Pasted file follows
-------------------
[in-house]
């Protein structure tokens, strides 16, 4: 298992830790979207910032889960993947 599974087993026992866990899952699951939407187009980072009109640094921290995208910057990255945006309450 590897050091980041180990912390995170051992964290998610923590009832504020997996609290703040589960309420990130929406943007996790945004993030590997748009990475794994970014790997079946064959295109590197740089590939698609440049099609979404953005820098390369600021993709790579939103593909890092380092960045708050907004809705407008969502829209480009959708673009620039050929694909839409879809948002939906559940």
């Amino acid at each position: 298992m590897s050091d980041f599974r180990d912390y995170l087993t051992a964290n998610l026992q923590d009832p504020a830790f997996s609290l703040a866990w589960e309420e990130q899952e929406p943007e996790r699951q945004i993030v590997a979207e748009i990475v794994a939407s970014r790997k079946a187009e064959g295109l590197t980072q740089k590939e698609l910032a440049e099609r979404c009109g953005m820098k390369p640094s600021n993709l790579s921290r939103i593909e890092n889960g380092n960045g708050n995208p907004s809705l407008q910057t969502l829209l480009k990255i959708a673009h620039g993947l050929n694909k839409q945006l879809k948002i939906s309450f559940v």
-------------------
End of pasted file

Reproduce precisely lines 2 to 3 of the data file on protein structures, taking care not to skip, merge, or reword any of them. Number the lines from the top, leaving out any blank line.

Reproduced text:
């Protein structure tokens, strides 16, 4: 298992830790979207910032889960993947 599974087993026992866990899952699951939407187009980072009109640094921290995208910057990255945006309450 590897050091980041180990912390995170051992964290998610923590009832504020997996609290703040589960309420990130929406943007996790945004993030590997748009990475794994970014790997079946064959295109590197740089590939698609440049099609979404953005820098390369600021993709790579939103593909890092380092960045708050907004809705407008969502829209480009959708673009620039050929694909839409879809948002939906559940």
């Amino acid at each position: 298992m590897s050091d980041f599974r180990d912390y995170l087993t051992a964290n998610l026992q923590d009832p504020a830790f997996s609290l703040a866990w589960e309420e990130q899952e929406p943007e996790r699951q945004i993030v590997a979207e748009i990475v794994a939407s970014r790997k079946a187009e064959g295109l590197t980072q740089k590939e698609l910032a440049e099609r979404c009109g953005m820098k390369p640094s600021n993709l790579s921290r939103i593909e890092n889960g380092n960045g708050n995208p907004s809705l407008q910057t969502l829209l480009k990255i959708a673009h620039g993947l050929n694909k839409q945006l879809k948002i939906s309450f559940v």